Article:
Available Now! (click cover)

America's Counter-Revolution
The Constitution Revisited

From the back cover:

This book challenges the assumption that the Constitution was a landmark in the struggle for liberty. Instead, Sheldon Richman argues, it was the product of a counter-revolution, a setback for the radicalism represented by America’s break with the British empire. Drawing on careful, credible historical scholarship and contemporary political analysis, Richman suggests that this counter-revolution was the work of conservatives who sought a nation of “power, consequence, and grandeur.” America’s Counter-Revolution makes a persuasive case that the Constitution was a victory not for liberty but for the agendas and interests of a militaristic, aristocratic, privilege-seeking ruling class.

Tuesday, August 17, 2010

The Contradiction of a Conservative

The respected conservative columnist James J. Kilpatrick died Sunday. Here's his summary of his political philosophy as reported in the New York Times obituary:

Conservatives believe that a civilized society demands orders and classes, that men are not inherently equal, that change and reform are not identical, that in a free society men are children of God and not wards of the state. Self-reliance is a conservative principle. The work ethic is a conservative ethic. The free marketplace is vital to the conservative’s economic philosophy.

Note the contradictory endorsement of orders, classes, inequality -- and the free market. As Mises and others have long pointed out, the free market respects none of those other values. Freedom means social and cultural evolution, unguided by coercive authority. It means the constant potential for the upsetting of tradition as people discover new ways to live and do things.

Amazingly, conservatives still have not learned that lesson, which is why at best they are poor advocates of economic freedom. For evidence, see the hassle over gay marriage.

Read more on this issue in my review of the movie Chocolat and Steve Horwitz's discussion of the evolution of marriage and family.


Vince said...

This post is exactly why I believe foundations are so important, Sheldon.

Bruce Majors said...

John Howard I feel that your argument is very flawed.

(1) You seem to have a bit of Gaia worship or Christian Science in your world view: if God wanted people to live through small pox he would let them, and medical technology shouldn't be curing them. You just substitute infertility for infection.

Of course you would no doubt make some distinction between technology that removes defects to an intended wholeness or flourishing, and technologies that alter or pervert it. I.e., you have to have some notion of how only a male and female together represents God's or Nature's order or plan. So that a man and a woman together complete each other and represent the perfection and flourishing of each, but two men or two women could not represent such. Because in Nature two lower mammals of the same sex don't fuck. Or rather, when they do, since anyone who has herded cows has seen them do it, there is no issue.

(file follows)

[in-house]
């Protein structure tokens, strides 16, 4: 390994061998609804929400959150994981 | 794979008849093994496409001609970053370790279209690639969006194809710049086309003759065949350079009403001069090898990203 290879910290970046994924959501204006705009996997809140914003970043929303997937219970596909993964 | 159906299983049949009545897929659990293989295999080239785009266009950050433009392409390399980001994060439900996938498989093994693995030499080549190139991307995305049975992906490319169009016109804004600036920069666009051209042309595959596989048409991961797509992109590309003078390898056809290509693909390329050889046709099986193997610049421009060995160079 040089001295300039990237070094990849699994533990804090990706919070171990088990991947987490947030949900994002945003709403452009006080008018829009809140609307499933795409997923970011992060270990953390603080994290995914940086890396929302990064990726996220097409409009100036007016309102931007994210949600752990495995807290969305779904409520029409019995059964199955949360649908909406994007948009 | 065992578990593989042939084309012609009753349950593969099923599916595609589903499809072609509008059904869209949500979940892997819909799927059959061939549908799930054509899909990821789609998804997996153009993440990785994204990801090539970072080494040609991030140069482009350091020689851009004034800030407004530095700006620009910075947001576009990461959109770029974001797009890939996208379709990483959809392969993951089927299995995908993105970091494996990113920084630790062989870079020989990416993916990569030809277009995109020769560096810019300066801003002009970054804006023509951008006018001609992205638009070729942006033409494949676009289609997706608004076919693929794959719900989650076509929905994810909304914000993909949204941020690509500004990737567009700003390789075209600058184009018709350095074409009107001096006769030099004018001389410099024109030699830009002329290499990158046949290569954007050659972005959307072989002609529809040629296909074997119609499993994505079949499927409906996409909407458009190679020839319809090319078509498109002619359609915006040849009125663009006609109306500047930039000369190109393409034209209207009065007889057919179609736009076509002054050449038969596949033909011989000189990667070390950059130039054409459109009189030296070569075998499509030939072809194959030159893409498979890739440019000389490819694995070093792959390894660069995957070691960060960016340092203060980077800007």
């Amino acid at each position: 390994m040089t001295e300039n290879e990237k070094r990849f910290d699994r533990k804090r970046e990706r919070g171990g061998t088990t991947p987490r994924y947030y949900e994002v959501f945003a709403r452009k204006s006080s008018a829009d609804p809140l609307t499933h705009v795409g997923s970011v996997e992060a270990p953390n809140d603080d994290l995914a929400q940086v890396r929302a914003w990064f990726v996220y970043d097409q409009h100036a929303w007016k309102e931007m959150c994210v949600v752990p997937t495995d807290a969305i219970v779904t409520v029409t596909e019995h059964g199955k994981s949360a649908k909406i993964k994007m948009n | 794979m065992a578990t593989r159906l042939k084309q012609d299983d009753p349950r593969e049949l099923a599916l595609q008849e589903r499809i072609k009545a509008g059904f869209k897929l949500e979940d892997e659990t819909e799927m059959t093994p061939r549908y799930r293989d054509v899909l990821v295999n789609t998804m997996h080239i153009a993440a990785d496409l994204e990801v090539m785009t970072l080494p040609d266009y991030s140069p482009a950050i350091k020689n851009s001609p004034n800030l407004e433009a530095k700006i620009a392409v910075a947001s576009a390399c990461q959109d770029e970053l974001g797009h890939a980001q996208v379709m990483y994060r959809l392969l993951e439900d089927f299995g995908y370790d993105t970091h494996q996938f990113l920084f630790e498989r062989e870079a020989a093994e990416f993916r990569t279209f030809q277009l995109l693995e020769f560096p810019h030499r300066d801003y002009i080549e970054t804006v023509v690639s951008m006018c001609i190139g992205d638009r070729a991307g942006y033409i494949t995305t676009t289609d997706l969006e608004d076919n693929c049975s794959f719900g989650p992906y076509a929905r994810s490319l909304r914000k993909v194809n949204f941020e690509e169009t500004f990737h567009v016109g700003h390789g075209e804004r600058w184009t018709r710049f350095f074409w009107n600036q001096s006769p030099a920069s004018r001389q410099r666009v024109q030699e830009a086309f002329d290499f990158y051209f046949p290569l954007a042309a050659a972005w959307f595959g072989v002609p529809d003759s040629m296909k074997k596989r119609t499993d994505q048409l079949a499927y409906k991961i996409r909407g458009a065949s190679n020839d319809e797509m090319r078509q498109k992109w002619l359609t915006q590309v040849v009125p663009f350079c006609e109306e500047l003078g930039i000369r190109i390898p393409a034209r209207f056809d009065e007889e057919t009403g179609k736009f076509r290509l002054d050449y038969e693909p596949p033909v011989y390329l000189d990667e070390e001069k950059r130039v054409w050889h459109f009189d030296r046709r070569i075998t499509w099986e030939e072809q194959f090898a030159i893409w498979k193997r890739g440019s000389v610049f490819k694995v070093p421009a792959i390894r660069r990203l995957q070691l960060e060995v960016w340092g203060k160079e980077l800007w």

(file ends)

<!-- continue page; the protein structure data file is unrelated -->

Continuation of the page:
One wonders if you would also argue that a biotechnology that increases one's longevity or intelligence is evil, since it alters what Nature gave us? Perhaps only 80 years and an IQ in the 100-140 range represent wholeness and anything more is perversion? Any future biotechnology that allows people to see infrared or ultraviolet, perceive gravitational variations at a distance, read thoughts, etc. would all be perversions, not expansions of human flourishing?

(2) How ridiculous to suggest that only government could fund biotechnologies you find threatening and others find revolutionary. If anything one suspects that the government has caused the wastage of resources in this area and prevented biotechnolgies from emerging.

For any libertarian researchers or journalists I have a tip in this area. After having my first child, the old fashioned way (using my aunt's recycled and sterilized garlic pickle jar) with a heterosexual woman, in the late 90s, I started to have another child with a lesbian friend in the 00s. More medical technology and medical industry was going to be used in the second case. It turns out that under the Bush regulatory explosion, any medical professionals involved in artificial insemination by donor must now require the male donor to take an HIV test. But not the relatively inexpensive HIV test everyone takes for their own peace of mind, for blood donations etc. A new HIV test (the nucleic acid HIV test or some such), which only two or three laboratories in all of the United States can perform, and which cost several hundreds of dollars a pop. No doubt because of some rent-seeking donor to the Republican (and/or Democratic) parties who owns the labs or patents. And because people using fertility technologies are cash cows who are already paying tens of thousands of dollars for fertility treatments, so the government ticks get in line to tax a little of that monetary blood stream.

Anonymous said...

The problem with your line here is that American movement "conservatives" are not conservatives in the academic sense. Their ideology is a modern and in fact anti-traditional one stemming from Enlightenment rationalism, a hybrid of classical liberalism and a Protestant cultural outlook unique to American history. Real Conservatism in its pure form is a cultural, rather than political or economic doctrine, and as such has nothing to do with either free markets or corporate capitalism....read http://www.frontporchrepublic.com/2010/09/is-there-a-conservative-tradition-in-america/ for a better understanding.